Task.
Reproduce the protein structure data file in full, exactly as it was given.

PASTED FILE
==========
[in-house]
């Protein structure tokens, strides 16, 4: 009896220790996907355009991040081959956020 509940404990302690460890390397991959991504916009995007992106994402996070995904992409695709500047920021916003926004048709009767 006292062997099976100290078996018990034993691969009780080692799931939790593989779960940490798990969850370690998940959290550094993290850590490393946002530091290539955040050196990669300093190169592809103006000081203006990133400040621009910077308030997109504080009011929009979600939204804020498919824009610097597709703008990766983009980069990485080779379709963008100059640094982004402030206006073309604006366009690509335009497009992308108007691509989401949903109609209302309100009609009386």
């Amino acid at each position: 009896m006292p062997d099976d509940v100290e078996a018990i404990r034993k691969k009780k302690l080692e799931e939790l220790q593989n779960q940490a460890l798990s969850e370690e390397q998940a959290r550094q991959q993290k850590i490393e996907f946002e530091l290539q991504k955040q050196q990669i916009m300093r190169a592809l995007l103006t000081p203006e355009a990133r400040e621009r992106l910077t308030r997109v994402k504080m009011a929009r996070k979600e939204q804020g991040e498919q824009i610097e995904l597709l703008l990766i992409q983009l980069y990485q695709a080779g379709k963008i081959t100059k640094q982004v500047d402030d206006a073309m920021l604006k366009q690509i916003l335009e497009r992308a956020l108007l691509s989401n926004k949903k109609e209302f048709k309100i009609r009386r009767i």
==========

[in-house]
């Protein structure tokens, strides 16, 4: 009896220790996907355009991040081959956020 509940404990302690460890390397991959991504916009995007992106994402996070995904992409695709500047920021916003926004048709009767 006292062997099976100290078996018990034993691969009780080692799931939790593989779960940490798990969850370690998940959290550094993290850590490393946002530091290539955040050196990669300093190169592809103006000081203006990133400040621009910077308030997109504080009011929009979600939204804020498919824009610097597709703008990766983009980069990485080779379709963008100059640094982004402030206006073309604006366009690509335009497009992308108007691509989401949903109609209302309100009609009386």
């Amino acid at each position: 009896m006292p062997d099976d509940v100290e078996a018990i404990r034993k691969k009780k302690l080692e799931e939790l220790q593989n779960q940490a460890l798990s969850e370690e390397q998940a959290r550094q991959q993290k850590i490393e996907f946002e530091l290539q991504k955040q050196q990669i916009m300093r190169a592809l995007l103006t000081p203006e355009a990133r400040e621009r992106l910077t308030r997109v994402k504080m009011a929009r996070k979600e939204q804020g991040e498919q824009i610097e995904l597709l703008l990766i992409q983009l980069y990485q695709a080779g379709k963008i081959t100059k640094q982004v500047d402030d206006a073309m920021l604006k366009q690509i916003l335009e497009r992308a956020l108007l691509s989401n926004k949903k109609e209302f048709k309100i009609r009386r009767i």